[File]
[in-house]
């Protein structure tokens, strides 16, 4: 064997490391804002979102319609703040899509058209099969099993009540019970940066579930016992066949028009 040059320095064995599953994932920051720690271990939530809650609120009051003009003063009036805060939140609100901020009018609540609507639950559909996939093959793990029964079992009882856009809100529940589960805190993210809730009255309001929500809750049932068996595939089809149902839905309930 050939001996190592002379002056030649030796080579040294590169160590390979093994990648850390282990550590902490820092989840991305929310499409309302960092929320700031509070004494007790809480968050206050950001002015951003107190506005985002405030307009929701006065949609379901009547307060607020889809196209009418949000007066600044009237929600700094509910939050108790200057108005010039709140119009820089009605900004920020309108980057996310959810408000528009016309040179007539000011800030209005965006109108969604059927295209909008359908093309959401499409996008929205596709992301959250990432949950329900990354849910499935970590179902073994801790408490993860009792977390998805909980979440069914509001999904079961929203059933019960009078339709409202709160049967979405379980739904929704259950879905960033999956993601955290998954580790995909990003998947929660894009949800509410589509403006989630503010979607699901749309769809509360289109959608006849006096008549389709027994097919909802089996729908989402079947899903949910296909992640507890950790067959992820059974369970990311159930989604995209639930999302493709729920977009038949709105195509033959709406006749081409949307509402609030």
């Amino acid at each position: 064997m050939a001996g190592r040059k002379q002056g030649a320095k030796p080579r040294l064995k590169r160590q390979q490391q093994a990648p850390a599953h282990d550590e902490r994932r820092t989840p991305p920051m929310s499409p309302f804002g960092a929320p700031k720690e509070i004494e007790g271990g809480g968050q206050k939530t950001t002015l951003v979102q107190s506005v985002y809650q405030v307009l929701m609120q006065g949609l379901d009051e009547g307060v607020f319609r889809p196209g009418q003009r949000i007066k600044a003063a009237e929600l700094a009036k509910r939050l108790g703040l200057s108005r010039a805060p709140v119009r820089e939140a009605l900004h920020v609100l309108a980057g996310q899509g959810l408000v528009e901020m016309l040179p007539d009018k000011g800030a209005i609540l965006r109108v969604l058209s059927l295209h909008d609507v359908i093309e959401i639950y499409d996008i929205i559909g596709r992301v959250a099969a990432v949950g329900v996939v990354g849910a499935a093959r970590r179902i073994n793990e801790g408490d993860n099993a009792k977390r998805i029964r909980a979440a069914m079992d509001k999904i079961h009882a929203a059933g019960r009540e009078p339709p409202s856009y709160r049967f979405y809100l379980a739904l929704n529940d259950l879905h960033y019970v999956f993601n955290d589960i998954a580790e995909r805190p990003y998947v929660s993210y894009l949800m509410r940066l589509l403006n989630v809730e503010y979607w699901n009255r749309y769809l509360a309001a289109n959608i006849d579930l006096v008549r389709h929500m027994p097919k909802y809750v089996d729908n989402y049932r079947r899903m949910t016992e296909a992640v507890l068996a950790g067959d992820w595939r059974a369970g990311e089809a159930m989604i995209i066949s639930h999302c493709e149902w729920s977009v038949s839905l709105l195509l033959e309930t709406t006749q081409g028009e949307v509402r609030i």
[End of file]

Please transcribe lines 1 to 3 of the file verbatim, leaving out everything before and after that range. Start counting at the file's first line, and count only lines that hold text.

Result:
[in-house]
């Protein structure tokens, strides 16, 4: 064997490391804002979102319609703040899509058209099969099993009540019970940066579930016992066949028009 040059320095064995599953994932920051720690271990939530809650609120009051003009003063009036805060939140609100901020009018609540609507639950559909996939093959793990029964079992009882856009809100529940589960805190993210809730009255309001929500809750049932068996595939089809149902839905309930 050939001996190592002379002056030649030796080579040294590169160590390979093994990648850390282990550590902490820092989840991305929310499409309302960092929320700031509070004494007790809480968050206050950001002015951003107190506005985002405030307009929701006065949609379901009547307060607020889809196209009418949000007066600044009237929600700094509910939050108790200057108005010039709140119009820089009605900004920020309108980057996310959810408000528009016309040179007539000011800030209005965006109108969604059927295209909008359908093309959401499409996008929205596709992301959250990432949950329900990354849910499935970590179902073994801790408490993860009792977390998805909980979440069914509001999904079961929203059933019960009078339709409202709160049967979405379980739904929704259950879905960033999956993601955290998954580790995909990003998947929660894009949800509410589509403006989630503010979607699901749309769809509360289109959608006849006096008549389709027994097919909802089996729908989402079947899903949910296909992640507890950790067959992820059974369970990311159930989604995209639930999302493709729920977009038949709105195509033959709406006749081409949307509402609030």
């Amino acid at each position: 064997m050939a001996g190592r040059k002379q002056g030649a320095k030796p080579r040294l064995k590169r160590q390979q490391q093994a990648p850390a599953h282990d550590e902490r994932r820092t989840p991305p920051m929310s499409p309302f804002g960092a929320p700031k720690e509070i004494e007790g271990g809480g968050q206050k939530t950001t002015l951003v979102q107190s506005v985002y809650q405030v307009l929701m609120q006065g949609l379901d009051e009547g307060v607020f319609r889809p196209g009418q003009r949000i007066k600044a003063a009237e929600l700094a009036k509910r939050l108790g703040l200057s108005r010039a805060p709140v119009r820089e939140a009605l900004h920020v609100l309108a980057g996310q899509g959810l408000v528009e901020m016309l040179p007539d009018k000011g800030a209005i609540l965006r109108v969604l058209s059927l295209h909008d609507v359908i093309e959401i639950y499409d996008i929205i559909g596709r992301v959250a099969a990432v949950g329900v996939v990354g849910a499935a093959r970590r179902i073994n793990e801790g408490d993860n099993a009792k977390r998805i029964r909980a979440a069914m079992d509001k999904i079961h009882a929203a059933g019960r009540e009078p339709p409202s856009y709160r049967f979405y809100l379980a739904l929704n529940d259950l879905h960033y019970v999956f993601n955290d589960i998954a580790e995909r805190p990003y998947v929660s993210y894009l949800m509410r940066l589509l403006n989630v809730e503010y979607w699901n009255r749309y769809l509360a309001a289109n959608i006849d579930l006096v008549r389709h929500m027994p097919k909802y809750v089996d729908n989402y049932r079947r899903m949910t016992e296909a992640v507890l068996a950790g067959d992820w595939r059974a369970g990311e089809a159930m989604i995209i066949s639930h999302c493709e149902w729920s977009v038949s839905l709105l195509l033959e309930t709406t006749q081409g028009e949307v509402r609030i």